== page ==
The commander-in-chief gave troops headed to the U.S.-Mexico border a confusing message on Thursday when he said during a press conference that if migrants throw rocks at them, they should consider it a weapon.
If U.S. military personnel on the border face a violent showing like Mexican police officers saw along the Guatemala-Mexico, President Donald Trump said "we're not going to put up with that."
"[If] they want to throw rocks at our military, our military fights back," Trump said during a press conference at the White House. "We're going to consider it -- and I told them, 'consider that a rifle.' When they throw rocks like they did at the Mexico military and police, I say 'consider it a rifle.'"
His comments raise serious questions about rules of engagement the thousands of troops being sent to operate along the U.S. border are supposed to follow, and it doesn't fall in line with what Pentagon officials have outlined so far.
Air Force Gen. Terrence O'Shaughnessy, head of U.S. Northern Command, said this week that "everything that we are doing is in line with and adherence to Posse Comitatus," a congressional act dating back to the 1800s that prohibits the military from participating in domestic law-enforcement activities.
And a Pentagon memo, obtained by the Washington Post, also states that the troops -- who will deploy with their service and non-lethal weapons -- are authorized to use deadly force only when "faced with imminent threat of death or serious bodily harm, and where lesser means have failed or cannot be reasonably employed," the paper reported.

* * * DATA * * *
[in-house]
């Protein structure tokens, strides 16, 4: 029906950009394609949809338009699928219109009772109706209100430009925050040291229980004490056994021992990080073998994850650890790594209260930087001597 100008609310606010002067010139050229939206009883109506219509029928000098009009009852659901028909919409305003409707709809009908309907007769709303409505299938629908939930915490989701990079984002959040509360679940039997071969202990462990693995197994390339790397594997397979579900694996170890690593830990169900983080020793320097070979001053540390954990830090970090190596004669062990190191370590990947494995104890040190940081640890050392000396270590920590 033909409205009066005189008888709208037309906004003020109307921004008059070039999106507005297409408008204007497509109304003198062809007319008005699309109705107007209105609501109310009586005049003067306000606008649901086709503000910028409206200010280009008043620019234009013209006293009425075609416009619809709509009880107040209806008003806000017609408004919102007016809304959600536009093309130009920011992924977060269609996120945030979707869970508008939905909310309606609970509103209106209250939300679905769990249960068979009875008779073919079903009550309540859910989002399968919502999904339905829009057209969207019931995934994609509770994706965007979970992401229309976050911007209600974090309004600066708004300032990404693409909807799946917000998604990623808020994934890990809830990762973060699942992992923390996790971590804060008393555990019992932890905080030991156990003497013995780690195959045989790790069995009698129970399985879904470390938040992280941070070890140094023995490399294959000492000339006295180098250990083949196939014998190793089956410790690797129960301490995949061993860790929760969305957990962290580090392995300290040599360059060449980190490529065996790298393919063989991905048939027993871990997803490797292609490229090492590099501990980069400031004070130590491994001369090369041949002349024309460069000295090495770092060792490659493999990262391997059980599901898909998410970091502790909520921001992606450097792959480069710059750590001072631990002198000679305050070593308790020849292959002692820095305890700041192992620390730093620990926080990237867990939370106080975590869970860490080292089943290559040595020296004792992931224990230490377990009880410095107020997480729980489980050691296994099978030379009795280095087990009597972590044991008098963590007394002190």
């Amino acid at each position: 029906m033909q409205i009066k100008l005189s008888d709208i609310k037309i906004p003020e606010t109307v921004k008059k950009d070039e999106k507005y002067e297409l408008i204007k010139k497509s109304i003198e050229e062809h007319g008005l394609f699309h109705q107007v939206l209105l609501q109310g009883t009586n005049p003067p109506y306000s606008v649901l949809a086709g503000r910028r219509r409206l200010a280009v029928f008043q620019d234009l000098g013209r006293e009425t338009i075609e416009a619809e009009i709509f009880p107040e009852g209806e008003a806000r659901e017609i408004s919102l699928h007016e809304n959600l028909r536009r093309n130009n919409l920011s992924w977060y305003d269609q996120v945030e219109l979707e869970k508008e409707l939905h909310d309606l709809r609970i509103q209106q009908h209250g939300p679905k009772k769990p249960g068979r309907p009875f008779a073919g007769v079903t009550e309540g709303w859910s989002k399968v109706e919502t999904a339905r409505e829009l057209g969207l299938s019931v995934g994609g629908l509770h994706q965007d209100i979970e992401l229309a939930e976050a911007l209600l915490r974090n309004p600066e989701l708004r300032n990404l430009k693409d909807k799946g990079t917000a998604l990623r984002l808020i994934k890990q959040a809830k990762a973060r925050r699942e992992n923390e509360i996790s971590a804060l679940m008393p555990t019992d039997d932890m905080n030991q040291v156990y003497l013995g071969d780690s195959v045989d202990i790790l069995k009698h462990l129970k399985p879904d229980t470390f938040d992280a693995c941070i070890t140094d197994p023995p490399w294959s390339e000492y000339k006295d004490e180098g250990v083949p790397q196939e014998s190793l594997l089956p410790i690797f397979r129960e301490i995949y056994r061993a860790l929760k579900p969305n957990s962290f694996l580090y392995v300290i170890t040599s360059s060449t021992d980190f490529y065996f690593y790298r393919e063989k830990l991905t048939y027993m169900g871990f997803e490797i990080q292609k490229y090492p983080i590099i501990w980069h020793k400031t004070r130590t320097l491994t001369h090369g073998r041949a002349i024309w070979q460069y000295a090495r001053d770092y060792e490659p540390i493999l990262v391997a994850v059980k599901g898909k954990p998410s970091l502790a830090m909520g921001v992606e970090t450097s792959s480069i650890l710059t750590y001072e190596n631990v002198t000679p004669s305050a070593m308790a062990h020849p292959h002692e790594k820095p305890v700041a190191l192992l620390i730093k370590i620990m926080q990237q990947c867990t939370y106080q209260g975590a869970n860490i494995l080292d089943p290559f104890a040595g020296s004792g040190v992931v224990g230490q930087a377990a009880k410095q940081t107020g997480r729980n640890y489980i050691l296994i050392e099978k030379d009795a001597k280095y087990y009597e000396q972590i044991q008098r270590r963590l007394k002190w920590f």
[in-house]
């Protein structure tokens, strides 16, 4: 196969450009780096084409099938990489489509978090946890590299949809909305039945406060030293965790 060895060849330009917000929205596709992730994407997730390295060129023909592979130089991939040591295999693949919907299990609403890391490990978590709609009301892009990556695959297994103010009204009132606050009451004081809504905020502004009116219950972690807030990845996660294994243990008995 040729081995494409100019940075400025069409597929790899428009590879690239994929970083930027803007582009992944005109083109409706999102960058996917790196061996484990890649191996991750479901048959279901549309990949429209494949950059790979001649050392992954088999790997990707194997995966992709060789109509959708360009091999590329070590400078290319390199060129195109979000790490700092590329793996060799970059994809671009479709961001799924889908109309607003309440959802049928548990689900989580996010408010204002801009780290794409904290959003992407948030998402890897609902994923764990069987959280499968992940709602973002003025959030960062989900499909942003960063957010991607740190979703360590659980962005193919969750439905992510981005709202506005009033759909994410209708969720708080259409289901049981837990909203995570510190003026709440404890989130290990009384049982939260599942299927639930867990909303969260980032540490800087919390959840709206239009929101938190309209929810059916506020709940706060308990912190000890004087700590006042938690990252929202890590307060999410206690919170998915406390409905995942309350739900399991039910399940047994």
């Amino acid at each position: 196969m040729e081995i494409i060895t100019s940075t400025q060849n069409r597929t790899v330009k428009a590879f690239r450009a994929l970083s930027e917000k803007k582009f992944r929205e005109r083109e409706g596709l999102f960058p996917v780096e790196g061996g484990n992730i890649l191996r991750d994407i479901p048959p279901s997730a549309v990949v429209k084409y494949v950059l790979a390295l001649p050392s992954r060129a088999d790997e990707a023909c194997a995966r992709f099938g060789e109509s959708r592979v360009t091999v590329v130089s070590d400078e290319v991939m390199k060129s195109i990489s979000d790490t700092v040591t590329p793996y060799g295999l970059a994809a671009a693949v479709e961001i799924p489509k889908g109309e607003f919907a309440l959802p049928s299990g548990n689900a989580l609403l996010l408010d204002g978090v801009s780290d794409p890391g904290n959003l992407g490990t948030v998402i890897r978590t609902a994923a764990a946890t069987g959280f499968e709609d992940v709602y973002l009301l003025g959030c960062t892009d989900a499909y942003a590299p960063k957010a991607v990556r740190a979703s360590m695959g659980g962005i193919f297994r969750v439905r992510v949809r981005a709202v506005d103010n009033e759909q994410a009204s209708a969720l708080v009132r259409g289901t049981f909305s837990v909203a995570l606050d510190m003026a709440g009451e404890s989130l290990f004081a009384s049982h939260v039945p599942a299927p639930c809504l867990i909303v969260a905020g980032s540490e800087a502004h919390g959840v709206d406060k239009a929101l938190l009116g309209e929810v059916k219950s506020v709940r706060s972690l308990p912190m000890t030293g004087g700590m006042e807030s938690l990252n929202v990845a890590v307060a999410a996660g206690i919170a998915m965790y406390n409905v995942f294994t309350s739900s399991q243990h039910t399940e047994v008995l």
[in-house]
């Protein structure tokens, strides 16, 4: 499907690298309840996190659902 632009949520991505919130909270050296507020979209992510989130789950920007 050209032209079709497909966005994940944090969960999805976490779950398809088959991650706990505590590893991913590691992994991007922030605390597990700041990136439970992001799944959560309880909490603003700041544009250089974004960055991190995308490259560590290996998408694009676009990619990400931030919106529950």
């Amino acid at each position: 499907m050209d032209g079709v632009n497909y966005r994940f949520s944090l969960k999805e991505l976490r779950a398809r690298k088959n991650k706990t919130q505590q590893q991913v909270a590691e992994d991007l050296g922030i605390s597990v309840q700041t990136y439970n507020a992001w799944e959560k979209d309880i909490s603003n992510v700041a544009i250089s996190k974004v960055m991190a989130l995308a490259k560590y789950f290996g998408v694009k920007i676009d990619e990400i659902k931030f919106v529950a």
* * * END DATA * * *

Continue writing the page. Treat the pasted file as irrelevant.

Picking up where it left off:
Earlier this week, a second caravan of Central American migrants heading toward the U.S. border on foot clashed violently with Mexican police and immigration officials outside Guatemala. One person was killed and dozens more injured, the LA Times reported, and "many migrants" were taken into custody.
Trump was asked whether he could see the armed active-duty military personnel on the border firing at anyone if a similar situation occurred in the U.S.
"I hope not, I hope not," the president replied. "... But I will tell you this: Anybody throwing stones, rocks like they did to Mexico and the Mexican military and Mexican police, where they badly hurt police and soldiers, we will consider that a firearm because there's not much difference when you get hit in the face with a rock."
Luis Martinez, a reporter with ABC News, said Trump's comments contradict what military leaders have been telling the public about the troops' mission on the border.
"What I heard was a major disconnect," he said on ABC News following the president's press conference. "... Yes, they do have the right of self-defense and yes, some of these personnel will be armed, but their main duty is not to carry out law enforcement along that border. That is the task of [Customs and Border Protection]."
Trump has also contradicted military leaders this week on the number of troops preparing to go to the border, and the tents they will bring, which military leaders say are for border-patrol agents and Trump has implied will be used to house migrants.